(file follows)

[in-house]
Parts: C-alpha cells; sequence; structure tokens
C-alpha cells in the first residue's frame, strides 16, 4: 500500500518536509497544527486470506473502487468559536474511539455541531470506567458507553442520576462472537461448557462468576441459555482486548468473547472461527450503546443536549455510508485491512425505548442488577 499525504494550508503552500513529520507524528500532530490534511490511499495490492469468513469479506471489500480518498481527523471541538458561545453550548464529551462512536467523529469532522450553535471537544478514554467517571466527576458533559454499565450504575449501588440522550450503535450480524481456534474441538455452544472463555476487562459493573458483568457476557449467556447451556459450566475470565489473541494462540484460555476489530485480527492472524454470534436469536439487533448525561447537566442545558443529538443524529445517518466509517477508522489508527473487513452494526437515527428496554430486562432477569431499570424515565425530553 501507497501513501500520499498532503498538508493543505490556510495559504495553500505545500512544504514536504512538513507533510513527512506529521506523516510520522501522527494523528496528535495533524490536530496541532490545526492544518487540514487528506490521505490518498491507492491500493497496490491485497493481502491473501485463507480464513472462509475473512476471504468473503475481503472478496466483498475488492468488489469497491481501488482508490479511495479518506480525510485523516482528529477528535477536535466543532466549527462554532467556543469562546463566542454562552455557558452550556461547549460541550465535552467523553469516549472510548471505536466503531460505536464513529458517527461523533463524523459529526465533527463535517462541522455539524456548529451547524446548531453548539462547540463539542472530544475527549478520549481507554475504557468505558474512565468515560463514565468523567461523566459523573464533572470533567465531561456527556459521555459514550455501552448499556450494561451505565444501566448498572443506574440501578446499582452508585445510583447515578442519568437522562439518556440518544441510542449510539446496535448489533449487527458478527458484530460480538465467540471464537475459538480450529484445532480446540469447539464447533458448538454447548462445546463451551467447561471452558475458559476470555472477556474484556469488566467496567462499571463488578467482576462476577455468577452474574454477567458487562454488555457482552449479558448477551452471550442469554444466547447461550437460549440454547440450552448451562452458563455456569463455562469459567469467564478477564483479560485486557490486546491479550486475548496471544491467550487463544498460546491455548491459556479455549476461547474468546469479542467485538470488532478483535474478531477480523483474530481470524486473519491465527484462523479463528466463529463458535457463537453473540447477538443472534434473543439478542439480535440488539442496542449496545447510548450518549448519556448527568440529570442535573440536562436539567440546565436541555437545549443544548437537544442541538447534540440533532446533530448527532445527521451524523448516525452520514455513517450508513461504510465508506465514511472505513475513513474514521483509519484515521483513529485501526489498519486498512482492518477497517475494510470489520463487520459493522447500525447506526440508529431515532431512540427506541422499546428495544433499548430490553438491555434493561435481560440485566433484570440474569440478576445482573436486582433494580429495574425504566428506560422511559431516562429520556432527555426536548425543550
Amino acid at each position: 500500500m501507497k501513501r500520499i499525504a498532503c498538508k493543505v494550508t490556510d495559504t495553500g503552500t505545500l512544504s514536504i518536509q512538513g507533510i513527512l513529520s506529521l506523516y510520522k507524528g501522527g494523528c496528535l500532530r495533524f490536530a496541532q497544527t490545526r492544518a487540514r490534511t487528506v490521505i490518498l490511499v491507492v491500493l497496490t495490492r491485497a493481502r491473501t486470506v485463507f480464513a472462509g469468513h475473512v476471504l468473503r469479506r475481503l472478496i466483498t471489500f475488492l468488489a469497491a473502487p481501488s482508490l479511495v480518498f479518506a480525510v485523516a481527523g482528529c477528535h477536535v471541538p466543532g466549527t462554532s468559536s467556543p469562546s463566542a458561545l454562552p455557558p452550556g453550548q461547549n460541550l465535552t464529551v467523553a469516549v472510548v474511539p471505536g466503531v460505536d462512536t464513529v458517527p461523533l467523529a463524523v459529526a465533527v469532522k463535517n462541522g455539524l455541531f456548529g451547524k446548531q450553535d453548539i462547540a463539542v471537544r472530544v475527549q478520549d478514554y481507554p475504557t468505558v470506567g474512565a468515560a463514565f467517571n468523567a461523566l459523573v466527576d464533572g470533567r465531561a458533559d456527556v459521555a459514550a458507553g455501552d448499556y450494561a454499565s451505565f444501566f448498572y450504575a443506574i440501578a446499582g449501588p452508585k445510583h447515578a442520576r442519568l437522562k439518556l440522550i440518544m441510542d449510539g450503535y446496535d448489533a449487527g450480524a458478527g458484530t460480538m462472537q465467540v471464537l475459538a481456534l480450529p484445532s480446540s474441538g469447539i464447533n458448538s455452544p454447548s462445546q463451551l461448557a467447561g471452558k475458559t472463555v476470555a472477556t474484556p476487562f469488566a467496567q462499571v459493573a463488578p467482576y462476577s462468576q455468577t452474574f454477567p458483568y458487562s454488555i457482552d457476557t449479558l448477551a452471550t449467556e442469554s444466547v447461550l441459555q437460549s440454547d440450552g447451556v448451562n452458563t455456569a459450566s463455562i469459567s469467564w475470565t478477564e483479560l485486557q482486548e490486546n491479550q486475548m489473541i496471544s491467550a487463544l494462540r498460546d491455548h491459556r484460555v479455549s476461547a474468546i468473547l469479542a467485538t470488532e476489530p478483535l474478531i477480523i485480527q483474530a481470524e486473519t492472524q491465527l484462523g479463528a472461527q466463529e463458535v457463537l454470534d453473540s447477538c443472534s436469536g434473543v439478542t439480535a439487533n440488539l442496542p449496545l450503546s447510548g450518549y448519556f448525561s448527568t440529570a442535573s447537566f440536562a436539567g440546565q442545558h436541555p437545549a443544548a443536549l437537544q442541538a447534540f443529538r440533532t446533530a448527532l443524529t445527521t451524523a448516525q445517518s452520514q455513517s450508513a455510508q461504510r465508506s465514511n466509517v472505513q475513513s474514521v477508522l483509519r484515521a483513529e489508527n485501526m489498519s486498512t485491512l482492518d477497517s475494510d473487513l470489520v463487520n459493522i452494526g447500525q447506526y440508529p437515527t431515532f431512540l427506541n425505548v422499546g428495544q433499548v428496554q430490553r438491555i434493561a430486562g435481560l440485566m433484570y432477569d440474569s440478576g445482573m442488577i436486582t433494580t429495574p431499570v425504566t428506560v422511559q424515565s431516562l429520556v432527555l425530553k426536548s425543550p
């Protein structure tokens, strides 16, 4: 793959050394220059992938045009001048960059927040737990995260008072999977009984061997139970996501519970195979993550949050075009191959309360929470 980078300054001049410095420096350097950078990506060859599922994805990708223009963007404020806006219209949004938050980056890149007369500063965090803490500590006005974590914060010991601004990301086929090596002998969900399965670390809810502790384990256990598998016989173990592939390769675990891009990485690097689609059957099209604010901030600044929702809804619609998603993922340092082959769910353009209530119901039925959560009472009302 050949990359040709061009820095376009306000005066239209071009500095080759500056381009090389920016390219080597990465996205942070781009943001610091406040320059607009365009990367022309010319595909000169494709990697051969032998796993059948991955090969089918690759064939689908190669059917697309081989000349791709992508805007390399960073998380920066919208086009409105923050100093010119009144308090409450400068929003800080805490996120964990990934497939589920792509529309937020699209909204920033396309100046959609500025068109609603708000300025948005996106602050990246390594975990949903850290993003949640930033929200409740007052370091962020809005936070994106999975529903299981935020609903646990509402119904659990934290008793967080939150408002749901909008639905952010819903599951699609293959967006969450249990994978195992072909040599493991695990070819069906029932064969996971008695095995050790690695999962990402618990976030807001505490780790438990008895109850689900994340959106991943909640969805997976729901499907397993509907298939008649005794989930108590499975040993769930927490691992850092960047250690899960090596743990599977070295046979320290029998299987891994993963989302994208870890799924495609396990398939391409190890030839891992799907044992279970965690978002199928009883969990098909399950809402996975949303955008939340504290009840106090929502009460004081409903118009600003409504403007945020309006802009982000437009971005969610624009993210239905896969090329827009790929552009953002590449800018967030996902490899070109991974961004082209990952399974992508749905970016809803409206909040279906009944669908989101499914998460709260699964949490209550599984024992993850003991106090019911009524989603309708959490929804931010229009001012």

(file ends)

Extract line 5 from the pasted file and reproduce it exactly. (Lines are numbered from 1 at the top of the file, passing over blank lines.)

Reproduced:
């Protein structure tokens, strides 16, 4: 793959050394220059992938045009001048960059927040737990995260008072999977009984061997139970996501519970195979993550949050075009191959309360929470 980078300054001049410095420096350097950078990506060859599922994805990708223009963007404020806006219209949004938050980056890149007369500063965090803490500590006005974590914060010991601004990301086929090596002998969900399965670390809810502790384990256990598998016989173990592939390769675990891009990485690097689609059957099209604010901030600044929702809804619609998603993922340092082959769910353009209530119901039925959560009472009302 050949990359040709061009820095376009306000005066239209071009500095080759500056381009090389920016390219080597990465996205942070781009943001610091406040320059607009365009990367022309010319595909000169494709990697051969032998796993059948991955090969089918690759064939689908190669059917697309081989000349791709992508805007390399960073998380920066919208086009409105923050100093010119009144308090409450400068929003800080805490996120964990990934497939589920792509529309937020699209909204920033396309100046959609500025068109609603708000300025948005996106602050990246390594975990949903850290993003949640930033929200409740007052370091962020809005936070994106999975529903299981935020609903646990509402119904659990934290008793967080939150408002749901909008639905952010819903599951699609293959967006969450249990994978195992072909040599493991695990070819069906029932064969996971008695095995050790690695999962990402618990976030807001505490780790438990008895109850689900994340959106991943909640969805997976729901499907397993509907298939008649005794989930108590499975040993769930927490691992850092960047250690899960090596743990599977070295046979320290029998299987891994993963989302994208870890799924495609396990398939391409190890030839891992799907044992279970965690978002199928009883969990098909399950809402996975949303955008939340504290009840106090929502009460004081409903118009600003409504403007945020309006802009982000437009971005969610624009993210239905896969090329827009790929552009953002590449800018967030996902490899070109991974961004082209990952399974992508749905970016809803409206909040279906009944669908989101499914998460709260699964949490209550599984024992993850003991106090019911009524989603309708959490929804931010229009001012």